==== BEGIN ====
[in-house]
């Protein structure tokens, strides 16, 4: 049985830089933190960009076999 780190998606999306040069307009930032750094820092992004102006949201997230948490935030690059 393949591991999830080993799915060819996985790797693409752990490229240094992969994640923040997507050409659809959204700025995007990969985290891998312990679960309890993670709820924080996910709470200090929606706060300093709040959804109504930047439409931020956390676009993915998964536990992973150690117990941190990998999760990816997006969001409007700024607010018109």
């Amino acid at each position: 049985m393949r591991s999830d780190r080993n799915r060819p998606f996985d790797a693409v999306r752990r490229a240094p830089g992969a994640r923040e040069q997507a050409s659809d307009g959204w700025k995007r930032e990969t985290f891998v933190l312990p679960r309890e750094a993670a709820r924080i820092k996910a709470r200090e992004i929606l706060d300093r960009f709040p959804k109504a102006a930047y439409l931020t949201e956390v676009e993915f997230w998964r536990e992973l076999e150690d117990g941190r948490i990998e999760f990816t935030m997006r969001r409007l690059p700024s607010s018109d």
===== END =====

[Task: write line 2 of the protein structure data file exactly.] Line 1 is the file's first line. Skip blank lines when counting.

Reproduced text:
């Protein structure tokens, strides 16, 4: 049985830089933190960009076999 780190998606999306040069307009930032750094820092992004102006949201997230948490935030690059 393949591991999830080993799915060819996985790797693409752990490229240094992969994640923040997507050409659809959204700025995007990969985290891998312990679960309890993670709820924080996910709470200090929606706060300093709040959804109504930047439409931020956390676009993915998964536990992973150690117990941190990998999760990816997006969001409007700024607010018109």